August 29, 2014


TX: Texas To Vote On Toll-Free Road Funding Amendment. Voters in Texas will decide on November 4 whether they want highway funds to go only to general purpose roads and not to bicycle paths and infrastructure for foreign-owned tolling companies. Texas Secretary of State Nandita Berry announced last week that Proposition 1 had qualified for the ballot. If approved by voters, the measure would reflect a major reversal from Governor Rick Perry’s push for tolling that included plans for a massive Trans Texas Corridor toll road that stalled after stirring widespread opposition. The proposition would create a temporary constitutional amendment drawing about $1 billion per year from the state’s “rainy day fund” through 2018 and depositing the cash in the highway fund for the sole use of building and repairing new roads that are free for use by all residents. The rainy day fund currently has $6.2 billion from state oil production tax. . . . As in most states, Texas frequently diverts “transportation funds” to projects that have nothing to do with transportation, such as building a park. The group Empower Texans recently criticized the Texas Department of Transportation for requesting $50 million for research into “drones, jetpacks, a hyperloop and hover cars.”

CA: ‘Sharing Economy’ Stopped from Privatizing SF Public Parking Spaces. Following today’s close-of-business deadline that City Attorney Dennis Herrera imposed on mobile app companies seeking to facilitate sales or auctions of the city’s on-street public parking spaces, all three businesses involved in the practice have confirmed in writing that their apps are currently on hiatus in San Francisco. Herrera issued the first cease-and-desist demand to Monkey Parking on June 23, noting that the service violated state and local law, put drivers on the hook for $300 fines, and risked steep civil penalties of up to $2,500 per transaction for the company. The announcement named two other startups whose businesses similarly violated the law with mobile app-enabled schemes intended to illegally monetize San Francisco’s public parking spaces.  Capital and Main

PA: Pa. Lottery outsourcing critics say Illinois’ failed privatization could have played out here. After three years of revenues falling short of expectation, Illinois is parting ways with the private management firm it hired in 2010 to run its state lottery. The news of Illinois’ decision to divorce Northstar Lottery Group announced on Friday struck a chord with a Pennsylvania labor union official and others who had been critical of a similar pursuit by Gov. Tom Corbett to hand over the reins of the Pennsylvania Lottery to a private management firm.  The Patriot-New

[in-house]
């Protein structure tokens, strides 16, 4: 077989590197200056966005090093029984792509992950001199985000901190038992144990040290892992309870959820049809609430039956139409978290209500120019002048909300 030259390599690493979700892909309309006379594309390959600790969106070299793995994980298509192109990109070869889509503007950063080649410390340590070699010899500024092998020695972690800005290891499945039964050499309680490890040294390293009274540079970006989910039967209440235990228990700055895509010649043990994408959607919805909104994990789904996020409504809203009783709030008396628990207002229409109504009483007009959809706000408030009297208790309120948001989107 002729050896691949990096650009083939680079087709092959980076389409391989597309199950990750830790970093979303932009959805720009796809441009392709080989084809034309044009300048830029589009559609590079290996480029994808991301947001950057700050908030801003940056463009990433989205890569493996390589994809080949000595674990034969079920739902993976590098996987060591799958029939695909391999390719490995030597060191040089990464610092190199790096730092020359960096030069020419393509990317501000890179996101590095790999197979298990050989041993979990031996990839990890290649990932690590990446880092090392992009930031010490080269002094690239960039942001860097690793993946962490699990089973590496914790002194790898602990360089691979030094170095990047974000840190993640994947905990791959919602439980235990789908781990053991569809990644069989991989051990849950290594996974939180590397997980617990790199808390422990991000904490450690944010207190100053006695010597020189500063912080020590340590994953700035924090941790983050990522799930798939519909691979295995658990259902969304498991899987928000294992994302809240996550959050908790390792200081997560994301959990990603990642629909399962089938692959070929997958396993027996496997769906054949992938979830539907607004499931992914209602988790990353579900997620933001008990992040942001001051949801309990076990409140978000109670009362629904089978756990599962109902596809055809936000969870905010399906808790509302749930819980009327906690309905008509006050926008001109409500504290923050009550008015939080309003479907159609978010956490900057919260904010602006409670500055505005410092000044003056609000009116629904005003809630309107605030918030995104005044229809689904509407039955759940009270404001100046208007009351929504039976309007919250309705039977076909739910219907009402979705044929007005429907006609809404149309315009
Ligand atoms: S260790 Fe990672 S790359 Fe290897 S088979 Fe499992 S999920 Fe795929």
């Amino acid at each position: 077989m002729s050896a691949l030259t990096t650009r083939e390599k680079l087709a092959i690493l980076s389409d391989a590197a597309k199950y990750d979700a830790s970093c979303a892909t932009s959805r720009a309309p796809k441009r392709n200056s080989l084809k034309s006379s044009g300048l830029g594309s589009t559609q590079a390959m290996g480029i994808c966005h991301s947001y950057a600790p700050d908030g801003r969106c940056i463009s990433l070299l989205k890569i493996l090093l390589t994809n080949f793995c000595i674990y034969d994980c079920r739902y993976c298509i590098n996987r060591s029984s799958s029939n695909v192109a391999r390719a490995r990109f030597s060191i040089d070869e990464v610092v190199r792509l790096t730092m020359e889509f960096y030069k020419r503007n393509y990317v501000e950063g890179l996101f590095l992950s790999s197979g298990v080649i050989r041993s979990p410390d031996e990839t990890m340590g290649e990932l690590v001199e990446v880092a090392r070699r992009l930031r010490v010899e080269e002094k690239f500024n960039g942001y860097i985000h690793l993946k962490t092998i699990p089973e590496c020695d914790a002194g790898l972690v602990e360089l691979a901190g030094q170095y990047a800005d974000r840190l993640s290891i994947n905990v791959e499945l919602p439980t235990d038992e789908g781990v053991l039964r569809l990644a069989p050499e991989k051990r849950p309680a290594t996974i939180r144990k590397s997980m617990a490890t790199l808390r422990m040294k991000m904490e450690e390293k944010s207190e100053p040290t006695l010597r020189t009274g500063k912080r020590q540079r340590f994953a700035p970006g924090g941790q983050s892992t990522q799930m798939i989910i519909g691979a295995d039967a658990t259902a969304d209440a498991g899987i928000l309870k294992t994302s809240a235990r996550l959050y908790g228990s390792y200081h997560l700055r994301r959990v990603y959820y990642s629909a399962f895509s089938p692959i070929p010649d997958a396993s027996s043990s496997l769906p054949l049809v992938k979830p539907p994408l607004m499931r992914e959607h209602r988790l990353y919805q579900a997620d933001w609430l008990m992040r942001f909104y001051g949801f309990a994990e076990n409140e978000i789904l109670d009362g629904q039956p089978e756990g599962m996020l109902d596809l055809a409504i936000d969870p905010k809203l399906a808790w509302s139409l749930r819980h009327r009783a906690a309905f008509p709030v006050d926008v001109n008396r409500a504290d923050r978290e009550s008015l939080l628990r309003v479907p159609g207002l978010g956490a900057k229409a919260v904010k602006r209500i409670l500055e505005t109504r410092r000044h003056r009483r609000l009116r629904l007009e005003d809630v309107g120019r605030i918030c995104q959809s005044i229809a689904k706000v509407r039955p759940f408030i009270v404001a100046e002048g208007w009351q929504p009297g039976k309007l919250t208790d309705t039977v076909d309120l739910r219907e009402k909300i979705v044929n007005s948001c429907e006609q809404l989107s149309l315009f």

MO: Petitions sufficient to challenge KC ambulance billing outsourcing. A group opposed to the Kansas City Council’s decision to outsource ambulance billing has gathered enough petition signatures to force a referendum. . . . The City Council voted 7-4 on June 19 to privatize Kansas City’s medical billing for ambulance calls, a function currently handled by Fire Department employees. The council authorized the fire chief to enter into a five-year contract with Advanced Data Processing Inc., a subsidiary of Intermedix Corp. . . . But opponents cited several cities that had serious problems with Intermedix’s customer service and failure to meet collections. They also objected to privatizing good-paying municipal jobs. Kansas City Star

Fox Still Working To Privatize The Post Office. Fox News’ Cashin’ In show used the U.S. Postal Service’s default on a $5.7 billion payment recently as little more than a pretext to bang the drum of privatization again. Jonathan Hoenig got the privatization ball rolling. “We should follow Europe in this case and privatize it just like postal industries in England, in Denmark, and in Germany.” News Hounds